Vearey, who was instrumental in re-establishing the Anti-Gang Unit (AGU) in the Western Cape, said that the “unbundling and arrest of leaders of criminal syndicates who were/are involved in smuggling of firearms from SAPS to gangs on the Cape Flats” placed his life at risk.

Known as Operation Combat, this action, he said, had been initiated by himself alongside Jacobs and Lincoln.

He set out how in 2013 he had instructed a member of Operation Combat to follow up information that SAPS and SA National Defence Force (SANDF) firearms were being sold to gangs in the Cape Flats. 

Z88 police pistols and LM6 and AK-47 assault rifles had been confiscated from gangs. 

“The Z88 and the assault rifles were linked to the SAPS Silverton store. I launched Operation Impi during 2014 as an extension of Operation Combat. It was a covert operation with a selected few who were privy to the operation,” said Vearey.

The investigation led the team to the SAPS headquarters in Pretoria. 

A Colonel Prinsloo who was the Provincial Head of Firearms Control in Gauteng told us that about 2,000 guns from the SAPS stores were missing from where the thousands of firearms earmarked for destruction were kept,” said Vearey. 

Some of these arms had been sold on the Cape Flats and SANDF weapons were sold to arms dealers. In January 2015 these weapons were linked to more than 1,000 gang murders and many more attempted gang murders. 

On 21 June 2016 Prinsloo was convicted of multiple charges, including racketeering, corruption, theft, and selling or supplying ammunition to unlicensed persons.

“In a plea agreement, he was sentenced to 46 years’ imprisonment, 18 of them effective provided he would cooperate with us to identify more senior police officers who were involved in the proliferation of firearms,” Vearey revealed.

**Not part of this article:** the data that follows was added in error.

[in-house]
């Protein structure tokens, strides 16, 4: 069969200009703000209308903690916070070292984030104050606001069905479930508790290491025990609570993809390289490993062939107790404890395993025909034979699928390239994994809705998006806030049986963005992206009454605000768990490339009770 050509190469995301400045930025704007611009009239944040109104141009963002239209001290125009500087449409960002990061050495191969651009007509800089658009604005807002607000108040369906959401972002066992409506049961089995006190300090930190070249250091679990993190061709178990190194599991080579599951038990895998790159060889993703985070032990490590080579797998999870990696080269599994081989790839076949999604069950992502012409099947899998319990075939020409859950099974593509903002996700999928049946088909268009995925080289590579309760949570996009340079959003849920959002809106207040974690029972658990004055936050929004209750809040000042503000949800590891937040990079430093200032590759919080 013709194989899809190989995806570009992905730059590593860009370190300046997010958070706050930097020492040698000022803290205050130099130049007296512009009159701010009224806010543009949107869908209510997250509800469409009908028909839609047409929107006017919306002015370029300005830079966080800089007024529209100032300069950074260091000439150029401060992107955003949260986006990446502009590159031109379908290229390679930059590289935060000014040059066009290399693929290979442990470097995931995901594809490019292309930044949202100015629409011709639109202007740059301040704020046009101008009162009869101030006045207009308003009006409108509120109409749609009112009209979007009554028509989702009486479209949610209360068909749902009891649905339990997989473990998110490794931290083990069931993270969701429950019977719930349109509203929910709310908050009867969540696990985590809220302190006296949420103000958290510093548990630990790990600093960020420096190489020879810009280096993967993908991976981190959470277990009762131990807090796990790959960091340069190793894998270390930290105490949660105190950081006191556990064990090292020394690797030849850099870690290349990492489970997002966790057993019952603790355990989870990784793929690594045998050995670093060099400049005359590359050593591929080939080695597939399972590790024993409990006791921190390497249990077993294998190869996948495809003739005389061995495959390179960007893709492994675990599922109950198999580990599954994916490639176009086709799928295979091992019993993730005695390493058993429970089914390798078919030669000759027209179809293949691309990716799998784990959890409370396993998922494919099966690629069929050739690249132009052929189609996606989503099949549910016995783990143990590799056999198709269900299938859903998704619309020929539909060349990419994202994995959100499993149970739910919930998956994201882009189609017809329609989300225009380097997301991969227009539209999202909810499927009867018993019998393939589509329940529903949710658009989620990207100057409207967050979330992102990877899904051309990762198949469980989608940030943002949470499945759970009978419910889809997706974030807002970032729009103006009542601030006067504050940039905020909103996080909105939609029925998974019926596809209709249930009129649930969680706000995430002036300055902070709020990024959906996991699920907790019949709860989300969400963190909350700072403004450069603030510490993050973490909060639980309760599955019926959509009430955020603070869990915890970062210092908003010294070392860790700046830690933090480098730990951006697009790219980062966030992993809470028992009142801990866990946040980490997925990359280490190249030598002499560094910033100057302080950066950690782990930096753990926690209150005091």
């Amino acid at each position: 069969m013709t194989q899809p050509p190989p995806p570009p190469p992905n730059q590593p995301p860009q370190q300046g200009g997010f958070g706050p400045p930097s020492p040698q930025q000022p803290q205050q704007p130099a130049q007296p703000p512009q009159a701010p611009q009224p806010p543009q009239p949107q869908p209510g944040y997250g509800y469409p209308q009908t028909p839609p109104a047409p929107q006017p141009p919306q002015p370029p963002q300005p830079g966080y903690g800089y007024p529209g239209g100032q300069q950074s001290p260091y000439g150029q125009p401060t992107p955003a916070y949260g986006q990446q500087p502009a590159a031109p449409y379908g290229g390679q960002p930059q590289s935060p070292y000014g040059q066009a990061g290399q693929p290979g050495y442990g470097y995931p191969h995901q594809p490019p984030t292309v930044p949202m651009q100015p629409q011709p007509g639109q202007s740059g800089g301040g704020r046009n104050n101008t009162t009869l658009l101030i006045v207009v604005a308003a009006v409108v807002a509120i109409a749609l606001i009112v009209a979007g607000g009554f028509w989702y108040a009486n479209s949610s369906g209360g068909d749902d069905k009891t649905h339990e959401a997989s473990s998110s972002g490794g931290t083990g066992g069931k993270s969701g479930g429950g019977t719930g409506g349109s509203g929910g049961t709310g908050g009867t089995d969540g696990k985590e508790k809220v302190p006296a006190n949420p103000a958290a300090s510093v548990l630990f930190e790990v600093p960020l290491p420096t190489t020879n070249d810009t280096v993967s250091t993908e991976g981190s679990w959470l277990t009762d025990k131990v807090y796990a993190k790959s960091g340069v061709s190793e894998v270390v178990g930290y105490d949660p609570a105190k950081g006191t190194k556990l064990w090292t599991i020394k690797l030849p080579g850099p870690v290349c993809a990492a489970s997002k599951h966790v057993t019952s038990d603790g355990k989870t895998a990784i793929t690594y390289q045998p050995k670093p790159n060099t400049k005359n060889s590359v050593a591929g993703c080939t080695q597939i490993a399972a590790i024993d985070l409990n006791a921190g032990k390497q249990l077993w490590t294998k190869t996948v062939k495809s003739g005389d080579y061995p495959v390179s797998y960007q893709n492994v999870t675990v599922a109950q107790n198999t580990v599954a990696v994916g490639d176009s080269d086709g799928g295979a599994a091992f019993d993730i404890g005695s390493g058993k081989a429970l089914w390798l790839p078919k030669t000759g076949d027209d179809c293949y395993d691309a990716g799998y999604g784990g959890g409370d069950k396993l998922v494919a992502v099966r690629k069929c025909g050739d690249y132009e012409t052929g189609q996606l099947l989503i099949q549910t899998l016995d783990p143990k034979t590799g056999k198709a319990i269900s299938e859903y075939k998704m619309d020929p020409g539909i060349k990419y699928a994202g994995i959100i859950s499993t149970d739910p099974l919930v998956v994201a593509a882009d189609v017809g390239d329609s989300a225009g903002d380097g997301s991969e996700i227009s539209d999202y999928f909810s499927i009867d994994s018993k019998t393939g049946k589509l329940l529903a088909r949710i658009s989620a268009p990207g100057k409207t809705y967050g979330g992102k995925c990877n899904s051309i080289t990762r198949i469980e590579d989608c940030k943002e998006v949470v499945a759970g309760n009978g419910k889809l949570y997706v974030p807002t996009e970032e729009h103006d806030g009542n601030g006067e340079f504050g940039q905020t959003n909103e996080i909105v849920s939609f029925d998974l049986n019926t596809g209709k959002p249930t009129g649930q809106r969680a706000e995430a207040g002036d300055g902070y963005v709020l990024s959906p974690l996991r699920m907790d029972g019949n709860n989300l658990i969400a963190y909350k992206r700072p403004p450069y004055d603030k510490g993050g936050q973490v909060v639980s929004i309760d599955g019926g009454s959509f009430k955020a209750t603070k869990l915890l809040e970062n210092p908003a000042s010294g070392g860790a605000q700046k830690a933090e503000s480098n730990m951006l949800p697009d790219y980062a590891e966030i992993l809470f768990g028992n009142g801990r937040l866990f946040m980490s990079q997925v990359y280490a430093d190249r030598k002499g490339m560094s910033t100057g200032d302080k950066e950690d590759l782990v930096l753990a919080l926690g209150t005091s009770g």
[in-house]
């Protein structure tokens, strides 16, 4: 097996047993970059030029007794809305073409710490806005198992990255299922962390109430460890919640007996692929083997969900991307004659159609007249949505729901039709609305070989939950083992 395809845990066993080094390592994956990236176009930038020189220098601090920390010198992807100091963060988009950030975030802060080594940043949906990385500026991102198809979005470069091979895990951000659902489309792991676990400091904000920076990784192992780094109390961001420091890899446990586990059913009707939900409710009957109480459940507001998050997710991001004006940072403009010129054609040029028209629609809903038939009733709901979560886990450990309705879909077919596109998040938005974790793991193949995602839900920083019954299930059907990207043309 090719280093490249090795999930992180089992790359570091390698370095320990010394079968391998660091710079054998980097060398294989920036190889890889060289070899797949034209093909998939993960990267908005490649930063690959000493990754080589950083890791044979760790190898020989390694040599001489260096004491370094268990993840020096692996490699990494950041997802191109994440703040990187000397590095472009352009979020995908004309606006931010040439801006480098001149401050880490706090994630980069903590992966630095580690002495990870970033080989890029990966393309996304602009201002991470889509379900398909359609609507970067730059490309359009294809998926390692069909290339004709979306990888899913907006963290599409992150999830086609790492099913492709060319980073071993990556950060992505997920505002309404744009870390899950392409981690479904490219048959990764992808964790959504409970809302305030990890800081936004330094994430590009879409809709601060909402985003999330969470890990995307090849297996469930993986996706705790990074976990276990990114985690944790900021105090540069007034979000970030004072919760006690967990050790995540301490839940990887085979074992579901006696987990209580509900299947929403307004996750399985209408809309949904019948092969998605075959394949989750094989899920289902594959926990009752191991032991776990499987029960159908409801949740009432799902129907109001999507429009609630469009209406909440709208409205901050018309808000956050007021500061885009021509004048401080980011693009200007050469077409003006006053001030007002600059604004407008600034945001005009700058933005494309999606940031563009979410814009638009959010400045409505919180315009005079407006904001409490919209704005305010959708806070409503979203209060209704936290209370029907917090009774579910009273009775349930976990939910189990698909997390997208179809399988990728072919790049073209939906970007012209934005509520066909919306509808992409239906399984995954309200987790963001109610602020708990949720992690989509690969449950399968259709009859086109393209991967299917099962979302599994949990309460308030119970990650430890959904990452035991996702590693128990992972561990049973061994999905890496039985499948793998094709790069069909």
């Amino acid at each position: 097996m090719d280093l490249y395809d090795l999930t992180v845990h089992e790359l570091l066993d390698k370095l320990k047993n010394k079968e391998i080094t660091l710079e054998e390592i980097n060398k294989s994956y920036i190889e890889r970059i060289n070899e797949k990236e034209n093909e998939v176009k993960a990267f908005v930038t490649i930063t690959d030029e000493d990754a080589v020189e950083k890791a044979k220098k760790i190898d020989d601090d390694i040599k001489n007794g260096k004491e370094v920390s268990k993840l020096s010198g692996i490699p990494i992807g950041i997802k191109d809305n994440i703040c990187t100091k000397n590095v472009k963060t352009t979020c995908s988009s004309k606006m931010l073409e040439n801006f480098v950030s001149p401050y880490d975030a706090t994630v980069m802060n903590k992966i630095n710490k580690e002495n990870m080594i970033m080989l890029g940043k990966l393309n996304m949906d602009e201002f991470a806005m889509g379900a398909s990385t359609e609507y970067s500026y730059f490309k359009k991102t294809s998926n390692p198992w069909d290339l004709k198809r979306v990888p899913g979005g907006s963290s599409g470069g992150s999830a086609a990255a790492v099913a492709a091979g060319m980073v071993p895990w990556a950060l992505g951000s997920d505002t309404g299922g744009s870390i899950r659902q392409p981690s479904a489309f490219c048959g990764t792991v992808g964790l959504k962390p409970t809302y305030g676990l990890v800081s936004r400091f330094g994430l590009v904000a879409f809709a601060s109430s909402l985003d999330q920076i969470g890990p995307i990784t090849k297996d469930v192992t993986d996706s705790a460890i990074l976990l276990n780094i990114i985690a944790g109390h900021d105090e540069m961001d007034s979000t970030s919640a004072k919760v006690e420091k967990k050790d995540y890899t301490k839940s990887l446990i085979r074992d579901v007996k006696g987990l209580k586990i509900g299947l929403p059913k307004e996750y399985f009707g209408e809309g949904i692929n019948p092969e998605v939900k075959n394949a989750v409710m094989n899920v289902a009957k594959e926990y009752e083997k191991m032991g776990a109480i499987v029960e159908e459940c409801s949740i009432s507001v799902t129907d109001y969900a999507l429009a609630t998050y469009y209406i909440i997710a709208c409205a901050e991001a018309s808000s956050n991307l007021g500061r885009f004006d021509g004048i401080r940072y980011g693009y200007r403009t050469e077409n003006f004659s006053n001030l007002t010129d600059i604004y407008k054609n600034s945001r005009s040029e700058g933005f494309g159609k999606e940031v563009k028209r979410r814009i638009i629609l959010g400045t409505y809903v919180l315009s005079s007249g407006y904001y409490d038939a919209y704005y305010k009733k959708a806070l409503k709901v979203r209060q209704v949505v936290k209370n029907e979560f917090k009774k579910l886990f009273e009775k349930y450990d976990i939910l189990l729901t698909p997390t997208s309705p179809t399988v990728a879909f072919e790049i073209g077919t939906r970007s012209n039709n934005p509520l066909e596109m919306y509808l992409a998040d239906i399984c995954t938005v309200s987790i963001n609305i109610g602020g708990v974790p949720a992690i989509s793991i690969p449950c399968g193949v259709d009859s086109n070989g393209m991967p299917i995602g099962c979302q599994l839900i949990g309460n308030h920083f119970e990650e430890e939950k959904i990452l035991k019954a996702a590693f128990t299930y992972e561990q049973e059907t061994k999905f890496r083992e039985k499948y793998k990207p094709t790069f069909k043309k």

In the same month, Jacobs and Vearey were demoted and removed from their provincial posts, the Operation Combat Team was disbanded and its members transferred. The demotions were later set aside.

“The lawyers representing the person who was the conduit for guns, Noorudien Hassan and Advocate Pete Mihalik, were assassinated during August 2016 and October 2018,” said Vearey.

While Hassan’s murderer had not yet been apprehended, the murder trial of the three suspects in the Mihalik matter was ongoing. 

“I can, for obvious reasons, not disclose in this affidavit whether the guns-to-gangs matter caused the assassinations of Hassan and Mihalik,” said Vearey.

One of Vearey’s biggest successes in 2015 was the conviction of George “Geweld” Thomas, leader of the feared 28s gang, for “almost unspeakable acts of violence”. Thomas received seven life sentences after being convicted of more than 50 charges, including murder and extortion.

“Crime Intelligence alerted me that I was a target of the 28s as a result of the conviction of Geweld,” said Vearey.

With the appointment of Lieutenant Khombinkosi Jula as Western Cape provincial police commissioner in 2016, three of his deputies had been dismissed.

“He replaced them with juniors whom he had promoted from KwaZulu-Natal. I became a witness in arbitrations and legal proceedings that followed. Two of the deputies were reinstated,” said Vearey,